By the time they are teenagers they will be attractive to men as a partner. The more rings and the longer the neck, the more attractive.

Long neck with neck rings woman in Northern Thailand smiling at camera with textiles hanging in background

Australian women often aim to be slim and tanned. I think it dates back to the ideal of the tanned, longhaired blond surfer-chick persona we all aimed for as teenagers. Even now I’m older, I prefer to have a mild tan rather than white skin.

This is very risky BTW…in Western Australia where I’m from, we have the highest skin cancer cases in the world as there is not much atmosphere above us protecting from the UV rays.

We also need to always wear sun glasses outdoors as the glare is very damaging for our eyes.

Kenyan women go to great lengths to lighten their skin…often with bleaching products that cause long-term issues due to the chemicals they contain. Once again, the lighter the skin the higher status, AND the better jobs they are likely to get!

Maori women in New Zealand (some, not all) have tattoos on their chins and lips known as Ta Moko. Each is different and signifies the woman’s social standing within her tribe and her family’s tribal affiliations.

Although it isn’t seen as often as in past years, it’s still an accepted part of New Zealand culture.

Close up portrait of a Maori woman with Ta Moko tattoo on chin

French women tend to be considered more attractive be being ‘Au Natural’. The less or no makeup the better. Just a savvy flair for wearing clothes that you or I may look plain in…but they seem to have that ‘je nais se quois’ – meaning it’s difficult to define!

South American women are often more curvy which the men love…and incredibly sensual even without trying. I envy them. Shake that shapely booty!

Such are the differences in perceptions of Beauty…it’s quite fascinating!


What Is Your Inner Beauty?


There is no definition of beauty, but when you can see someone’s spirit coming through, something unexplainable, that’s beautiful to me – Liv Tyler

There’s something that’s almost impossible to define. This isn’t always immediately obvious and isn’t related to what a person looks like. It’s intangible but just as attractive, and it has nothing to do with ethnicity, skin color, education level, religion, or political views.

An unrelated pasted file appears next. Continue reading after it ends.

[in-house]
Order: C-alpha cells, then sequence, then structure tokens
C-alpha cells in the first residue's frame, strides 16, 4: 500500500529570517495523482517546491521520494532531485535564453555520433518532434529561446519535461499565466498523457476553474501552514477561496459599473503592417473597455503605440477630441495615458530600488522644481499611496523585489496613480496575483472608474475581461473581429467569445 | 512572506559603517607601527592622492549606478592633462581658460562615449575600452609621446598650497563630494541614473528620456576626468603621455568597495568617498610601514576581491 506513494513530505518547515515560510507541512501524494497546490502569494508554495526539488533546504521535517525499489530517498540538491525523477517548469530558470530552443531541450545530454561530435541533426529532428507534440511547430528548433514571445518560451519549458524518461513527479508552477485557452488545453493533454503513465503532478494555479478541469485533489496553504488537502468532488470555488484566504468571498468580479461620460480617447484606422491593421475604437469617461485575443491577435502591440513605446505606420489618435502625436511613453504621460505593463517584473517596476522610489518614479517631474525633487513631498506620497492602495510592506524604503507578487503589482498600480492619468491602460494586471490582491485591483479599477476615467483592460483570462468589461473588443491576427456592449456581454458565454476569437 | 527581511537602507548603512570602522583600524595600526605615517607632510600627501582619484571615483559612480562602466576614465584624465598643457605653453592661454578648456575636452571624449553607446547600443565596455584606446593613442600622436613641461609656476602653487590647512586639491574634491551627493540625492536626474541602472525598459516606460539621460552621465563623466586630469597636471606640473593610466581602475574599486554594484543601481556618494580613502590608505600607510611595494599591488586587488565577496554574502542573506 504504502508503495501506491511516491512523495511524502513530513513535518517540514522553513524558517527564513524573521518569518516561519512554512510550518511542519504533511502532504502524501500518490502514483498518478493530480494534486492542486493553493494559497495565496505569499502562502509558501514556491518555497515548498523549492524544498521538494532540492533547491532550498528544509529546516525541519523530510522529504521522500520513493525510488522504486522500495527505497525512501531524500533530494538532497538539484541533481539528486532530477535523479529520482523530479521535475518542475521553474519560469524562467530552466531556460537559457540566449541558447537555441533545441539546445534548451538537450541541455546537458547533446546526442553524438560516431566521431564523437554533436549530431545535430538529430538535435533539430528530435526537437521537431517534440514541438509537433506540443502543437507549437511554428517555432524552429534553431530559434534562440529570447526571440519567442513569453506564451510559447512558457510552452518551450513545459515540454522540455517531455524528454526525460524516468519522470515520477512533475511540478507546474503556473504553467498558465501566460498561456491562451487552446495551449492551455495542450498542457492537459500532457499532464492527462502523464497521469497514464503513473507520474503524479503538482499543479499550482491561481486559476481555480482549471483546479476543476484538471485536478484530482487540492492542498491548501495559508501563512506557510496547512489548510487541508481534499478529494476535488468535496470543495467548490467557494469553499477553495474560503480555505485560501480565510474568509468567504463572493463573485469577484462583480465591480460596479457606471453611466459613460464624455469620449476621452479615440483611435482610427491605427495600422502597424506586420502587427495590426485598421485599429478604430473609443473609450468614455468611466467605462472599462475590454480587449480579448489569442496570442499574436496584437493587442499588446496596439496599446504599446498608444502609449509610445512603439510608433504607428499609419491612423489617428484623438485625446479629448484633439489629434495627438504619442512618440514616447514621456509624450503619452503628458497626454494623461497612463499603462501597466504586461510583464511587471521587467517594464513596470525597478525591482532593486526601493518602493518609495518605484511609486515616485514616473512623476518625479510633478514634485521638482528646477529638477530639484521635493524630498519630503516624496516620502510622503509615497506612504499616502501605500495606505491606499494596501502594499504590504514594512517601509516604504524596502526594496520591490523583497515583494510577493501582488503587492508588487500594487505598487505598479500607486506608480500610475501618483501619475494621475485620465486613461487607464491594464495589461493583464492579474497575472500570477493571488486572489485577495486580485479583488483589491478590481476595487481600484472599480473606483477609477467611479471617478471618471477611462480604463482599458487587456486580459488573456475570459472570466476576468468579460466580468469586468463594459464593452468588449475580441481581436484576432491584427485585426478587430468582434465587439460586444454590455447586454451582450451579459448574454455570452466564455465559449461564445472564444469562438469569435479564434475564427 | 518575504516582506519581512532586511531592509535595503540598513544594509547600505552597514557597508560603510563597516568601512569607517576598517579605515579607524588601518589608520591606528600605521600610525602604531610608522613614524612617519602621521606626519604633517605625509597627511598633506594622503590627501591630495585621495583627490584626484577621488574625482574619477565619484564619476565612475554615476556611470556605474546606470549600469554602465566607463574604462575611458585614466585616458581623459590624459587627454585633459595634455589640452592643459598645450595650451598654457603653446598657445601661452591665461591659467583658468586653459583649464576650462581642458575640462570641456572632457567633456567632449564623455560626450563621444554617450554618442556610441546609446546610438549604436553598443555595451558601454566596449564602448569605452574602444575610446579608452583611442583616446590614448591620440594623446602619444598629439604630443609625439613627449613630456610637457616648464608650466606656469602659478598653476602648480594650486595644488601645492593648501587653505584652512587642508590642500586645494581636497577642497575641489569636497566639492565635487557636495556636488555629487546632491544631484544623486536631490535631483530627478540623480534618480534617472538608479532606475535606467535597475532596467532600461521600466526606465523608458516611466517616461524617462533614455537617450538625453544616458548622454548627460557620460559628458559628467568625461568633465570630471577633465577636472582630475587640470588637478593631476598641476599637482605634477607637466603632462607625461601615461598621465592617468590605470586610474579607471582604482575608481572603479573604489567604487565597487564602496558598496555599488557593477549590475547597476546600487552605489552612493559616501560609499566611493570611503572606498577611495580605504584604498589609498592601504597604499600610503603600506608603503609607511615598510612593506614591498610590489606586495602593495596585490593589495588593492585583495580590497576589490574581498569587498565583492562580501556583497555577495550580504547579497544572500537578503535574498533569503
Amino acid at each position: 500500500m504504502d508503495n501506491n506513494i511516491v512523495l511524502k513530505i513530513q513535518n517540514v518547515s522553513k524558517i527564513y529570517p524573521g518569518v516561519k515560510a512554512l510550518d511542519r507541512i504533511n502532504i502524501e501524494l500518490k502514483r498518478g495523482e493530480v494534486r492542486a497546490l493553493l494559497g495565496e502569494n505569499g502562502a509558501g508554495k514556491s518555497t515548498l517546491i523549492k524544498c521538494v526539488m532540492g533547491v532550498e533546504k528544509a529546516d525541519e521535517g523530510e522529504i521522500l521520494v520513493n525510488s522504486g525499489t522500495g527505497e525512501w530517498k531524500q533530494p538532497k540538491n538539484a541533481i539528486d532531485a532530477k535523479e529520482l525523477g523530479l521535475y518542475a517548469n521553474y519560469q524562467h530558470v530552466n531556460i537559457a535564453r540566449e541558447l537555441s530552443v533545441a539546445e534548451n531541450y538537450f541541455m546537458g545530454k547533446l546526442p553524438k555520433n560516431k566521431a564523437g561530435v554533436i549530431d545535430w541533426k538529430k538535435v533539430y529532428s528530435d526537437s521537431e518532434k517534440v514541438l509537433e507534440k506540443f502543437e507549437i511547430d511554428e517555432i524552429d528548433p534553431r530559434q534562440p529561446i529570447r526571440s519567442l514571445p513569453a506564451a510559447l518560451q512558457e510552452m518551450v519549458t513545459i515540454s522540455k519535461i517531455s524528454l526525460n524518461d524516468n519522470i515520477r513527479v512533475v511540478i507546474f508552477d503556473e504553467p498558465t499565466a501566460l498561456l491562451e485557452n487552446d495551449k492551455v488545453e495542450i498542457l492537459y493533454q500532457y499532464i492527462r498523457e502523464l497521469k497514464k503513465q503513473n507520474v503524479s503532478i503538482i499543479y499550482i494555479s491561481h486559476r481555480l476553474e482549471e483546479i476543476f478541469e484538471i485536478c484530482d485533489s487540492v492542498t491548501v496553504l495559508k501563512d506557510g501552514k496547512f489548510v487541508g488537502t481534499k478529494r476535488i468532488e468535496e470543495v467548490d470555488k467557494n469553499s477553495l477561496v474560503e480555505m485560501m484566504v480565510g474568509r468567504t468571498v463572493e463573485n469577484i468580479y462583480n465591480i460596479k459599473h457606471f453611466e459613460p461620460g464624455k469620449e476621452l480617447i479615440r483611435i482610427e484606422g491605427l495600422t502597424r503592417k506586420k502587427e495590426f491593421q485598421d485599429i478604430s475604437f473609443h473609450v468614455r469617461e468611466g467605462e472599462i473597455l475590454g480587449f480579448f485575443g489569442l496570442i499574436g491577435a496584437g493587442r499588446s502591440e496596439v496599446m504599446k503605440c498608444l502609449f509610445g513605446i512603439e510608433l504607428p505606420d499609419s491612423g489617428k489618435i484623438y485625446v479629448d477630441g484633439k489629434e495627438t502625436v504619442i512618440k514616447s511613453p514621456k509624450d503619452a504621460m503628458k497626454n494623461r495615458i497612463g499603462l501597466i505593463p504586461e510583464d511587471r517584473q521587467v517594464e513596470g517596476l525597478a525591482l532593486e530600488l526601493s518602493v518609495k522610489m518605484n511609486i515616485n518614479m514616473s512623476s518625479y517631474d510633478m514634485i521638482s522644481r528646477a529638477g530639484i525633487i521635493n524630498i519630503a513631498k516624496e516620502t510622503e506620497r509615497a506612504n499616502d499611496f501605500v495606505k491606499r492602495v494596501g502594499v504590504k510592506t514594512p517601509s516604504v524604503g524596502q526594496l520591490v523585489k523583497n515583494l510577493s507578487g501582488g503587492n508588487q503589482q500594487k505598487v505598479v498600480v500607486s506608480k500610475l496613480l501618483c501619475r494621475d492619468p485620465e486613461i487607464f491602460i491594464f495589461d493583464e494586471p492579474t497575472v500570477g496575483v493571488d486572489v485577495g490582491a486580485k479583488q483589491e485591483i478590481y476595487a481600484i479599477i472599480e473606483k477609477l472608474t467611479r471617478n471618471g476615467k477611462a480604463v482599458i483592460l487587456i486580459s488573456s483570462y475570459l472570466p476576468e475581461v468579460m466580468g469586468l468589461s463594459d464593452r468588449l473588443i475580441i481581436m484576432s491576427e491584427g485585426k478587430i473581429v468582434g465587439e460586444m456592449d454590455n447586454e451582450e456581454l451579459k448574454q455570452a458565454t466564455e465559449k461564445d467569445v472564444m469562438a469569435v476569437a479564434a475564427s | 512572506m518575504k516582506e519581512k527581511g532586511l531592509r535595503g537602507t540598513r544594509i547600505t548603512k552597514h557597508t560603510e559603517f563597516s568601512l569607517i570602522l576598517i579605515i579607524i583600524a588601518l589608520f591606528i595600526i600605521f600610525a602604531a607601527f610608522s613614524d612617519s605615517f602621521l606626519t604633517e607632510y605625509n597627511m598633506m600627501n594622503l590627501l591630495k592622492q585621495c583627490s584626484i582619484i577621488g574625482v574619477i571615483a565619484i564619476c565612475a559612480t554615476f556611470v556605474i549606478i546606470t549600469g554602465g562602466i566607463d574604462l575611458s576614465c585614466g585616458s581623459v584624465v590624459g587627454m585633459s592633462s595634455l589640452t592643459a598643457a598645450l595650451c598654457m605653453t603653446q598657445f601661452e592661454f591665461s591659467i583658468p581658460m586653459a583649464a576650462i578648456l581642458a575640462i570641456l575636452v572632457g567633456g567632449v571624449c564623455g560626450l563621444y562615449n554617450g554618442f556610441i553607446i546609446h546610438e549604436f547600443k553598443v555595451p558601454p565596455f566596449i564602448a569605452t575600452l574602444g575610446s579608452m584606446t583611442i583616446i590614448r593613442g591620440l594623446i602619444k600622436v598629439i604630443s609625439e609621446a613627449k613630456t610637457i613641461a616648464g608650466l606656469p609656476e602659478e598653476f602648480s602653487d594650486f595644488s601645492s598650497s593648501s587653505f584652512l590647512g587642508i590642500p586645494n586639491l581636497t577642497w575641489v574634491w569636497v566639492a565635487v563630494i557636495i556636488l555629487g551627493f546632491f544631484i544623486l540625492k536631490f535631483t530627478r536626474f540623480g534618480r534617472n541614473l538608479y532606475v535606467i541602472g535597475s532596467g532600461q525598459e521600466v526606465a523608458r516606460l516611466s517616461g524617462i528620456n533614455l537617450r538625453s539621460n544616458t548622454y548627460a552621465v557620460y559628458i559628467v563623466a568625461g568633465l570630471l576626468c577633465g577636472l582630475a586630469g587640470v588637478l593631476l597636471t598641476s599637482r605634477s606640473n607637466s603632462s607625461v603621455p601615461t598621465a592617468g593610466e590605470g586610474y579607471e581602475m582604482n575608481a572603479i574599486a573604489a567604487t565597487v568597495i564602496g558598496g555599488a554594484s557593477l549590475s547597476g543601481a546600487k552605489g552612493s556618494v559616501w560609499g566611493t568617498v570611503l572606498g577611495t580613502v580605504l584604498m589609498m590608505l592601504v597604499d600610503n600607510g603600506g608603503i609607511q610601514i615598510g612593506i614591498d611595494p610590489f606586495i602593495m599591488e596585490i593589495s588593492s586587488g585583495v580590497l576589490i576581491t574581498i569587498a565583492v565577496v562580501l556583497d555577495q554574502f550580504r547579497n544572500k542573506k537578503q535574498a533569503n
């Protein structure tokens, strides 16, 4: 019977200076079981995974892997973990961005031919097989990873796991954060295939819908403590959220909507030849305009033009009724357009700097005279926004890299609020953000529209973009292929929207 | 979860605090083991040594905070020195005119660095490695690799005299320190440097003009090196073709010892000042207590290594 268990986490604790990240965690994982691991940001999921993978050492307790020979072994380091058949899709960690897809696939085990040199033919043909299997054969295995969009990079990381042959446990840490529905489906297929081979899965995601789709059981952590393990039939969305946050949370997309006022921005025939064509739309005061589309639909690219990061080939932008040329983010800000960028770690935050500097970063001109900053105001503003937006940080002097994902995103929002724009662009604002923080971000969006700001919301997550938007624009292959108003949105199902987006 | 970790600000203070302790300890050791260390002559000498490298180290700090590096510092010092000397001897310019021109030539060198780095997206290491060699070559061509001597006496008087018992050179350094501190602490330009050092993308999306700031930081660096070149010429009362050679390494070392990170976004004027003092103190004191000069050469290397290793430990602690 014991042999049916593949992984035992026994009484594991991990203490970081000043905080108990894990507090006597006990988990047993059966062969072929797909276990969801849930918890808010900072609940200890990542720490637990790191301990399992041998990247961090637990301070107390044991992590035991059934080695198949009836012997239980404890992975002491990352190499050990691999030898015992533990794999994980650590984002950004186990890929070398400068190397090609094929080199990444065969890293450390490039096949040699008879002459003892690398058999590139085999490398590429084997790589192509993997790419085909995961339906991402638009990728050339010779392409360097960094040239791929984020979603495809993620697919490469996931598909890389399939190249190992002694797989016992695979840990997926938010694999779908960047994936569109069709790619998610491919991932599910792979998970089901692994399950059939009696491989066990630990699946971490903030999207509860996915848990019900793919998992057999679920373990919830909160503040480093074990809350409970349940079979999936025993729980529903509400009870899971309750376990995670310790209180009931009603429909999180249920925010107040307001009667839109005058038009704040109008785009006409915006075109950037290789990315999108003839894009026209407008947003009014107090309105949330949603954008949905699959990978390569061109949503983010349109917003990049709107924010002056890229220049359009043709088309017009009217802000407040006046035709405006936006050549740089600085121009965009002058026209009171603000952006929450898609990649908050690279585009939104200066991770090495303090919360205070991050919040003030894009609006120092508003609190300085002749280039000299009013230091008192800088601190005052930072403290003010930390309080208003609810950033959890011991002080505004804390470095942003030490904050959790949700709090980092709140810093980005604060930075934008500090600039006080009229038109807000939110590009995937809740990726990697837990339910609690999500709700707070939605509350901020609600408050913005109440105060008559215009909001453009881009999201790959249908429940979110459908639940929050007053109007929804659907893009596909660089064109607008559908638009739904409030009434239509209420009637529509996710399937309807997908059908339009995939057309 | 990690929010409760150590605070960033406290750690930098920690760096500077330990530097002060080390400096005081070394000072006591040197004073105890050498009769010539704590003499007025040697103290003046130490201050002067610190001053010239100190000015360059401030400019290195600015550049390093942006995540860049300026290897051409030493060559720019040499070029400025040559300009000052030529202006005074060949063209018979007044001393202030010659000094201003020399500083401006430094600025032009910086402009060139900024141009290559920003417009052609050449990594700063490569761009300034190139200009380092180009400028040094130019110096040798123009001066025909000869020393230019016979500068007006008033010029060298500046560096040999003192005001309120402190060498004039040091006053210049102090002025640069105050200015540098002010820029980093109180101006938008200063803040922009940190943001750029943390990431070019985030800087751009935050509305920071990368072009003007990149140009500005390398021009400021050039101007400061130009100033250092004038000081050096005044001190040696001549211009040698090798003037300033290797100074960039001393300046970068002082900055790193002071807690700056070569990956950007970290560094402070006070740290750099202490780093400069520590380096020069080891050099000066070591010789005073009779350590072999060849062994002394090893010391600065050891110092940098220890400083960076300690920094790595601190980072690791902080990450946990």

This is inner beauty.

Maybe we define this as the soul. We say things like ‘they have a beautiful soul or heart’. You can’t help but find it compelling to be in the company of a person who finds positivity and joy in life. (related post)

These inspiring people always seem to view the glass as half-full instead of half-empty, and have compassion and empathy towards others, no matter what they look like or their circumstances.

Some people have an aura about them…and I don’t mean in a religious sense. They are just compelling and we feel good when we’re in their presence.


Recognition Of Beauty Is Innately Human

Not all beauty is related to how a human looks. We see beauty in many parts of life. Beauty is everywhere, nature, art, music, poetry, animals, children.

The ability to be moved by beauty in other forms is innately human and adds to the richness of our lives.

Senses play an enormous part in this.

We appreciate life via our sense of sight, smell, taste, touch, hearing and of course pheromones.

Animals also use all these senses but there’s no proof that they experience beauty in the same manner.

More likely their appreciation is related to survival and reproduction as evidenced by a female’s attraction to the most dominant or flamboyant male.

She just sees a strong, fit breeding partner who will pass on the best genes to her offspring.

Actually so do we when courting. We may not actually think that but, we still share the animal instincts for a suitable mate. However, our advanced brain also allows us to appreciate beauty for beauty’s sake, not just related to sexual drive or an ideal baby-daddy.

Animals are also likely experience a sense of calm and peace in a beautiful environment due to a feeling of safety, protection and maybe the enjoyment of warmth from sunlight…but are unlikely to experience the sensation the way humans do.


We Strive To Achieve Physical Beauty

While it’s admirable, inspiring and compelling to find beauty in other aspects of life, we are still innately drawn to achieving our own physical attractiveness.

Let’s face it, we look in the mirror every day. We see ourselves more often than others do, and probably more critically than others. We want to feel good about the person looking back at us.

Beauty concept- Attractive blond mature woman smiling at her image in a mirror

We can be internally driven to achieve beauty for numerous reasons:.

  • Attract a partner
  • Get a better job
  • Make more friends
  • Be admired by society
  • Feel good about our image